Robbins Farm Garden is a cooperative community garden project at Robbins Farm Park in Arlington, MA. Since 2010, we’ve grown vegetables organically as a group, created an educational resource in the community and continued the agricultural tradition of the farm at the park. We garden Saturday mornings April – November and Tuesday evenings June – September. The project is run through Arlington’s Recreation Department.
The seed catalogs are arriving!
Our annual seed selection meeting is scheduled for Saturday, January 7 from 9:30am to 11:30am. Due to continuing COVID concerns, the meeting will be held virtually. Please contact us to get info to join the meeting.
Everyone interested in the crops and varieties we plan to grow at Robbins Farm Garden this season is welcome. Prospective new members of the garden group are especially encouraged to attend and join in the discussion. Collect your seed catalogs and your great expectations for the upcoming gardening season!
This year’s weather gave us the usual New England spring temperature swings, followed by a hot and unusually dry summer, a long autumn pleasantly punctuated by rain, and no hard frost until well into November.
It was a great year for brassicas, nightshades and root crops, and a less great year for legumes and squashes. New crops this year were ginger and ground cherries.
Work at the garden began with double-digging beds not dug in 2021; nearly all of the rearranged beds have now been done! Other infrastructure projects included: building a metal structure for the peas and pole beans; filling and sinking defensive fencing under the raised beds; and installing soaker hoses in all the perimeter garden beds.
We assisted dedicated Friends of Robbins Farm Park volunteers who watered the new trees at the park, and participated in other Friends activities: Town Day, Field Day, and Spring and Fall Cleanup Days.
None of this would have been possible without the ingenuity, persistence and genuine good humor of our amazing gardeners: Alan, Carol, David, Deepa, Elisabeth, Lisa, Martha, Mike, Nicole, Shakti, Steven, Susan, Suzie, Tim and Wendy. Thank you all!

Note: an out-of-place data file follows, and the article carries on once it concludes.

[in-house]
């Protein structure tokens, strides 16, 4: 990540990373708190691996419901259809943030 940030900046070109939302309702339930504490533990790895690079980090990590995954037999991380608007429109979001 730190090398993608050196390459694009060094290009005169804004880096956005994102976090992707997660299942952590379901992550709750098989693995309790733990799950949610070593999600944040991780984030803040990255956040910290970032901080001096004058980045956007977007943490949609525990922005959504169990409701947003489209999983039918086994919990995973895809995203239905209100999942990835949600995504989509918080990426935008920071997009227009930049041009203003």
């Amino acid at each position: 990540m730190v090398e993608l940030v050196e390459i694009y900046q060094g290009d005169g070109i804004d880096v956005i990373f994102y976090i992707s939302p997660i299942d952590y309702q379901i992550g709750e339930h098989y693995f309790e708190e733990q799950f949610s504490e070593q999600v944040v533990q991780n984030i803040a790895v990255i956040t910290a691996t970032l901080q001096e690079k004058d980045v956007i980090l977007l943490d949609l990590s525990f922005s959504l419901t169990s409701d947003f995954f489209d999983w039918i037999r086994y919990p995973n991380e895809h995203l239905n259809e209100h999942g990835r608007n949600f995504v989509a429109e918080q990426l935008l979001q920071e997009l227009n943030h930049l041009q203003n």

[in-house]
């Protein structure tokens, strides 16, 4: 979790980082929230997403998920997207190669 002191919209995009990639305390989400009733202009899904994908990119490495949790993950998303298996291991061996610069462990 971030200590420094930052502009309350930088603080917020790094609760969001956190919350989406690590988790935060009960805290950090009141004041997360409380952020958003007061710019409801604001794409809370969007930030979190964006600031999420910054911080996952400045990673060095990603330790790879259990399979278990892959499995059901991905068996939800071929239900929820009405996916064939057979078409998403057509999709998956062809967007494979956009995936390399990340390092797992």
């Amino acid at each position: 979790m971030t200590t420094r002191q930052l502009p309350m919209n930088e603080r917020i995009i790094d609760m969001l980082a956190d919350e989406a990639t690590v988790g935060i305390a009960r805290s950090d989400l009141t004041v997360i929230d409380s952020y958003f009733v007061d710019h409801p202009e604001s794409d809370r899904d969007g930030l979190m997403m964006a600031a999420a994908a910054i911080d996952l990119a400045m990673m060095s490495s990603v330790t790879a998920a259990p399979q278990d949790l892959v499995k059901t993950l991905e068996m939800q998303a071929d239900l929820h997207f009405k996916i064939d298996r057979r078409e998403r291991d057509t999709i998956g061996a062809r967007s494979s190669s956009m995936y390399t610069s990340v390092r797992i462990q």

Don’t overwater, especially during cool spring weather.
Egyptian Walking Onions only had one clump survive winter; transplanted bulblets.
Garlic did well again, wrappers were strong.
Onions all survived to maturity, but were smaller than their potential, damaged by mildew (be careful not to over-water in cool spring weather). New storage onion Frontier was a keeper!
Onion (sets) did well back in the perimeter of the tomato bed.
Leeks did well but were slightly small and had some rot (be careful not to over-water in cool spring weather).
Scallions needed some infill after initial planting but did great, and lasted to the final day of the season.
Shallots did well, but were slightly damaged by mildew (be careful not to over-water in cool spring weather).
Broccoli spring crop had smaller than usual heads with okay color; fall crop was the best ever – large dark green heads on big strong plants.
Brussels sprouts – plants were short but may have produced our most marketable (clean and uniform) sprouts to date. Look for a larger variety with the same positive attributes.
Cabbage spring and fall crops were a bit small but plants were strong and consistent; Alcosa was earlier but slightly smaller savoy type than Famosa, had our first Jersey type reach maturity this fall!
Cauliflower spring crop mostly did well, but some were eaten by critters; fall crop was superb.
Collards were underwhelming again, look for a more vigorous variety?
Kales very good – do again.
Kohlrabi first crop started indoors planted denser than plan but did fine, second crop seeded outdoors did well except for those planted beside kales due to shading.
Carrots germinated well and produced well but all came at about the same time, planted late crop after beets, consider staging the planting next year with last planting in beet bed.
Celery was spotty this year, germination wasn’t great, reseeded indoors but plants didn’t survive after transplanting in the garden, blanched plants late July, some plants from first seeding were our best celery ever.
Parsnips germinated better this spring, plants did well despite butterfly caterpillar predation, chitting seed not worth doing but digging and sifting soil is – the best roots came from well prepared soil. Some plants that were very close together did really well – thinning may not be necessary or desirable.
Asparagus growing really well, super tall and bushy, needed to replace one plant that didn’t survive the winter, cut back to 12” and mulched on last day of season.
Corn variety was new but was short again (@4’), matured too early, was not sturdy and produced only a handful of kernels total.
Ginger was a semi-successful experiment, producing some fresh ginger for harvest along with some standard ginger, but was a lot of work and expensive from Fruition (none of the ginger from H Mart survived to harvest). Find a cheaper source and streamline the process if growing again.
Nasturtiums did great again, started harvesting capers this year!
Okra plants all matured again (no losses after transplanting), grew tall and were very productive.
Saffron did great, our best harvest yet!
Sunflowers were awesome!